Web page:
Teacher resources and professional development across the curriculum
Teacher professional development and classroom resources across the curriculum
In 1884 Edwin A. Abbott published a novel about the concept of higher dimensions entitled Flatland: A Romance of Many Dimensions. His novel chronicled the adventures of A Square (a play on the author's own name), who resides in a two-dimensional world called "Flatland." A Square is a plane figure, and as such has only two degrees of freedom. He recognizes the directions "left," "right," "forward," and "backward," but he has no concept of "up" or "down."
One day, A Square receives a visit from a visitor from the third dimension, A Sphere. A Sphere "lifts" A Square out of Flatland so that he can experience a three-dimensional world that was, up until that point, unthinkable. Abbott's book is a classic and is well worth reading, as its descriptions of how to think about higher dimensions are still quite useful.
Let's focus on one particular incident in the book, the part in which A Sphere first makes contact with A Square. A Sphere introduces himself in this way:
I am not a plane Figure, but a Solid. You can call me a circle; but in reality I am not a Circle, but an infinite number of Circles, of size varying from a Point to a Circle of thirteen inches in diameter, one placed on the top of the other. When I cut through your plane as I am now doing, I make in your plane a section which you, very rightly, call a Circle. For even a Sphere—which is my proper name in my own country—if he manifest himself at all to an inhabitant of Flatland—must needs manifest himself as a Circle.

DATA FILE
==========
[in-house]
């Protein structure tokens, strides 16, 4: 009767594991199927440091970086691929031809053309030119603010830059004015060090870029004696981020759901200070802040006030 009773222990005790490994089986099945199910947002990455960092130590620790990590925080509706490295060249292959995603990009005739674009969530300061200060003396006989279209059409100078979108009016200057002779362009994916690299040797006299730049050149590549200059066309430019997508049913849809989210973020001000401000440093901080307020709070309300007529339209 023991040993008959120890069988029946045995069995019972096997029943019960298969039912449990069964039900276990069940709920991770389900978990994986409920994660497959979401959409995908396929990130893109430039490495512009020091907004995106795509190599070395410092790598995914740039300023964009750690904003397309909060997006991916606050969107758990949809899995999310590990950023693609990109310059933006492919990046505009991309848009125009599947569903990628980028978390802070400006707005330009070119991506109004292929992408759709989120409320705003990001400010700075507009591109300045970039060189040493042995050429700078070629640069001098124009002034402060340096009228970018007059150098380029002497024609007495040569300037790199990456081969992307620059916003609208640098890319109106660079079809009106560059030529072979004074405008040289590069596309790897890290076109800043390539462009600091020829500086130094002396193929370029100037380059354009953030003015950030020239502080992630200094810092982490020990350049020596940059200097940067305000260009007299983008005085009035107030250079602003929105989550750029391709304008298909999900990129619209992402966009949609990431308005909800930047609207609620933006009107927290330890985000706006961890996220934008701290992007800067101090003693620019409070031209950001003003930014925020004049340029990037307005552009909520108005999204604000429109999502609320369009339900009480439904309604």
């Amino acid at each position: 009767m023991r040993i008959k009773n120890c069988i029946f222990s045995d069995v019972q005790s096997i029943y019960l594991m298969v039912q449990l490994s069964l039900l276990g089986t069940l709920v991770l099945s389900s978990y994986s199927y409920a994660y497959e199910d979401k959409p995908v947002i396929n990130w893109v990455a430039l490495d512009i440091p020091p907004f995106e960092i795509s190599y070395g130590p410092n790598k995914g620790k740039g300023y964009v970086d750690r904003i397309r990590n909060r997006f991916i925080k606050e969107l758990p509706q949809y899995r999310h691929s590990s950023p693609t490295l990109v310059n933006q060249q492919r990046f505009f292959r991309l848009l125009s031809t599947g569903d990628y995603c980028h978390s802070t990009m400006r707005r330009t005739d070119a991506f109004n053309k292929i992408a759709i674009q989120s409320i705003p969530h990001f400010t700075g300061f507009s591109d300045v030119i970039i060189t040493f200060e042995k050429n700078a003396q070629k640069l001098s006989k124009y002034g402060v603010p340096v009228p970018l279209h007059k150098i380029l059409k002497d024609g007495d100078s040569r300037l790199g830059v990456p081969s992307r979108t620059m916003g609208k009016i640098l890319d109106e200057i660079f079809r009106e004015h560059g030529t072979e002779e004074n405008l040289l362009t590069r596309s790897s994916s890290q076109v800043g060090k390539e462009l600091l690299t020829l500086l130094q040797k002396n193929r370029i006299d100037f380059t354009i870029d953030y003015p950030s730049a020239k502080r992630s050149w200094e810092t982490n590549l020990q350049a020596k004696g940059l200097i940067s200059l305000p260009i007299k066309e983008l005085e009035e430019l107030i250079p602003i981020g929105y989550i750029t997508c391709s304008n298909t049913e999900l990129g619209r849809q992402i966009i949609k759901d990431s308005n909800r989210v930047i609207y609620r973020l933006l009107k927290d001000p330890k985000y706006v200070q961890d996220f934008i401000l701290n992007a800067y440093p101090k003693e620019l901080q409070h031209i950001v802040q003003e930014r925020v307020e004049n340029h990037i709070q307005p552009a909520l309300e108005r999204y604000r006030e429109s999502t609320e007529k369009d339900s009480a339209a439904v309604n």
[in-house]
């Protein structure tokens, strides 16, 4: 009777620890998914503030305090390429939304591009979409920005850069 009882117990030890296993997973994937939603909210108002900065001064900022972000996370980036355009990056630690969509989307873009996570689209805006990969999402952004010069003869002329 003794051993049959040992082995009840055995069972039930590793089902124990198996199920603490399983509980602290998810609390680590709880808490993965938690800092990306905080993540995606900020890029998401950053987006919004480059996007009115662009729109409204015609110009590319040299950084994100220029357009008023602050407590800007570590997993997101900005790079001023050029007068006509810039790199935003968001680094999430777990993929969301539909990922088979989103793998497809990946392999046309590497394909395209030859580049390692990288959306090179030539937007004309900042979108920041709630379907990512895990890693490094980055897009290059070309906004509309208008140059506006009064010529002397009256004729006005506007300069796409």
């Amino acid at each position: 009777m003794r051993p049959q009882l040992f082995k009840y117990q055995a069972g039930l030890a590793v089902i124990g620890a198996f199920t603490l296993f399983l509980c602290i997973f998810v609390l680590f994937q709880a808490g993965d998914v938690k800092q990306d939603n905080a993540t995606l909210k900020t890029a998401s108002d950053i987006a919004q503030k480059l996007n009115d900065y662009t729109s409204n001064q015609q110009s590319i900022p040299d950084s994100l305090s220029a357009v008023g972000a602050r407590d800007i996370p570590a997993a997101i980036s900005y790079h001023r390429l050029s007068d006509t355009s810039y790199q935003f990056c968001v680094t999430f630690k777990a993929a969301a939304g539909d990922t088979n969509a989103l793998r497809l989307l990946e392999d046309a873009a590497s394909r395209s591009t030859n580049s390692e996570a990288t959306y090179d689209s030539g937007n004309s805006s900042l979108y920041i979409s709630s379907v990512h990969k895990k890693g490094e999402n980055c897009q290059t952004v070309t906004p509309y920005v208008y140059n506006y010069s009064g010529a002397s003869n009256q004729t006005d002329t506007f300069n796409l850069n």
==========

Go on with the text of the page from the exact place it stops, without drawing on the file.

A Sphere's appearance in Flatland is an example of how we can use lower-dimensional slices to get an idea of the structure of higher-dimensional objects. If you've ever seen a topographical map, you have some idea of how such "slices" are used to represent a 3-D landscape on a 2-D page.
The lines represent what are known as "level curves." They are what we would see were we to slice the landscape at different elevations. We can use a similar slicing process to get a sense of the structure of objects in four dimensions.
A sphere is a three-dimensional object, so it cannot be represented in two dimensions in the same way that it is in three dimensions. We could try to use an illusion, as we did when portraying the w-axis, or we could consider a series of slices taken at different positions on the sphere, as A Square encountered A Sphere in Flatland.
Note that any 2-D slice of a sphere is a circle. Let's take a moment to look at what this entails mathematically.
The equation for a sphere in three dimensions comes from its definition:
all the points in space that are a given distance from the center. Remember that distance in this space is calculated by using the 3-D version of the
Pythagorean Theorem,
If we designate a point on the sphere as (x, y, z), and if we set the center at the origin, this equation simplifies to:
d^{2} = x^{2} + y^{2} + z^{2}
So, to our friend A Square, who has no notion of "z," this will look like d^{2} = x^{2} + y^{2}, which is the equation for a circle in the 2-D world. What actually happened to the "z" dimension? Well, if we imagine that the size of the circle in the plane depends on where exactly the plane is slicing the sphere, then z must have something to do with the size of the circle.